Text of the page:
The resiliency of Missouri’s hospitals and healthcare workers is being tested in ways we’ve never seen before, according to Herb Kuhn, president and CEO of the Missouri Hospital Association. To battle against the coronavirus outbreak, they have stopped doing elective procedures to protect workers and patients, and to save personal protective gear. During a Capitol briefing, Kuhn says that move has taken a toll on hospital profits.
“We currently estimate that Missouri hospital revenues are off by more than 50%,” says Kuhn. “This amount is pegged at $32 million a day, nearly a billion dollars a month.”
Last week, Missouri healthcare organizations received about $618 million in federal aid through the recently-enacted coronavirus stimulus package. Kuhn says that money dried up in about ten days.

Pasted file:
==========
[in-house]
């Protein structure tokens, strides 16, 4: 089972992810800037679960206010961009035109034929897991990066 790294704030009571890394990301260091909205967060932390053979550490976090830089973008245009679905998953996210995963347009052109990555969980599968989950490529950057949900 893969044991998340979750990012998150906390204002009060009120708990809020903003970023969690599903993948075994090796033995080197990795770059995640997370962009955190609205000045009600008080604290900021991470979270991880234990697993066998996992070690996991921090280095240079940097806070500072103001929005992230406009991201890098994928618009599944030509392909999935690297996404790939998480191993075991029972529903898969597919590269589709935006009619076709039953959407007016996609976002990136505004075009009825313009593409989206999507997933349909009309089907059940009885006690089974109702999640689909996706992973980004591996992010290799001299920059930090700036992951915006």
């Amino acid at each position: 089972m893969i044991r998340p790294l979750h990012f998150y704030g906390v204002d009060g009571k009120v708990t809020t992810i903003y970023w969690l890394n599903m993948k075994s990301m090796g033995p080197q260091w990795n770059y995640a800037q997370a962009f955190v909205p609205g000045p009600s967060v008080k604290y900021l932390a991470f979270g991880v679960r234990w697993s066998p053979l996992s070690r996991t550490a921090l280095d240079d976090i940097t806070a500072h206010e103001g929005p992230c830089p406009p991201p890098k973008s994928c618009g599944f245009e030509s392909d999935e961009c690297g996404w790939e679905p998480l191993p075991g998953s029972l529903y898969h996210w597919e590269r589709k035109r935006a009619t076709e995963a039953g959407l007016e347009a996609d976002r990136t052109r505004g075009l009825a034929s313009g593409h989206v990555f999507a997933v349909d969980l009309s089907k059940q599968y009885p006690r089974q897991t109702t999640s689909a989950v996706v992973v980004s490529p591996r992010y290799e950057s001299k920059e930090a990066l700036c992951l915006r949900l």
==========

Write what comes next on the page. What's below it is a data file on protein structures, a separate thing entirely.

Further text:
He says to respond to the respiratory disease, hospitals have also reconfigured their setup to boost the state’s hospital bed count, created remote testing sites and constantly track hospital capacity and personal protective equipment. They are working under heightened levels of stress, in an environment that is of great risk to their own health and with struggles of proper protection from COVID-19. Employees are working long hours and some of them have strained staffing levels.
Since 2014, ten rural Missouri hospitals have closed. Kuhn says the coronavirus related money problems have been especially tough on Missouri’s rural hospitals.
The financial pinch that hospitals are feeling from COVID-19 has led to the creation of a statewide task force.
“I salute the governor and his team for this, they’ve joined with us to create a financial task force to help us monitor the liquidity challenges of hospitals and to look at every federal and state program we can support and use to provide sustainability,” says Kuhn.
The Missouri Farm Bureau and the Missouri Bankers Association will both be part of the panel.
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